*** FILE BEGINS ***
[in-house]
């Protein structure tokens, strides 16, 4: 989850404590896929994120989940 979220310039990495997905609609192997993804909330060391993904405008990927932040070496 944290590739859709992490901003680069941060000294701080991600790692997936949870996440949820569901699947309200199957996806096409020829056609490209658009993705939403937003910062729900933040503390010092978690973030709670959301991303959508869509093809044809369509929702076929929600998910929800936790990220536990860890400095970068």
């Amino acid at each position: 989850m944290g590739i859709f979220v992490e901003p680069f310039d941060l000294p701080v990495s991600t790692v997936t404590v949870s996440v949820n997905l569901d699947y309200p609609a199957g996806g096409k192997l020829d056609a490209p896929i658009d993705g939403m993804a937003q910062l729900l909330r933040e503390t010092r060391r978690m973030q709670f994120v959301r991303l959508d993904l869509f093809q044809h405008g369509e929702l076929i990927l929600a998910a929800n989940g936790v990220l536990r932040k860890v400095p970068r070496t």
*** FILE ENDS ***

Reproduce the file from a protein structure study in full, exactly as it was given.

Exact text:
[in-house]
């Protein structure tokens, strides 16, 4: 989850404590896929994120989940 979220310039990495997905609609192997993804909330060391993904405008990927932040070496 944290590739859709992490901003680069941060000294701080991600790692997936949870996440949820569901699947309200199957996806096409020829056609490209658009993705939403937003910062729900933040503390010092978690973030709670959301991303959508869509093809044809369509929702076929929600998910929800936790990220536990860890400095970068």
């Amino acid at each position: 989850m944290g590739i859709f979220v992490e901003p680069f310039d941060l000294p701080v990495s991600t790692v997936t404590v949870s996440v949820n997905l569901d699947y309200p609609a199957g996806g096409k192997l020829d056609a490209p896929i658009d993705g939403m993804a937003q910062l729900l909330r933040e503390t010092r060391r978690m973030q709670f994120v959301r991303l959508d993904l869509f093809q044809h405008g369509e929702l076929i990927l929600a998910a929800n989940g936790v990220l536990r932040k860890v400095p970068r070496t």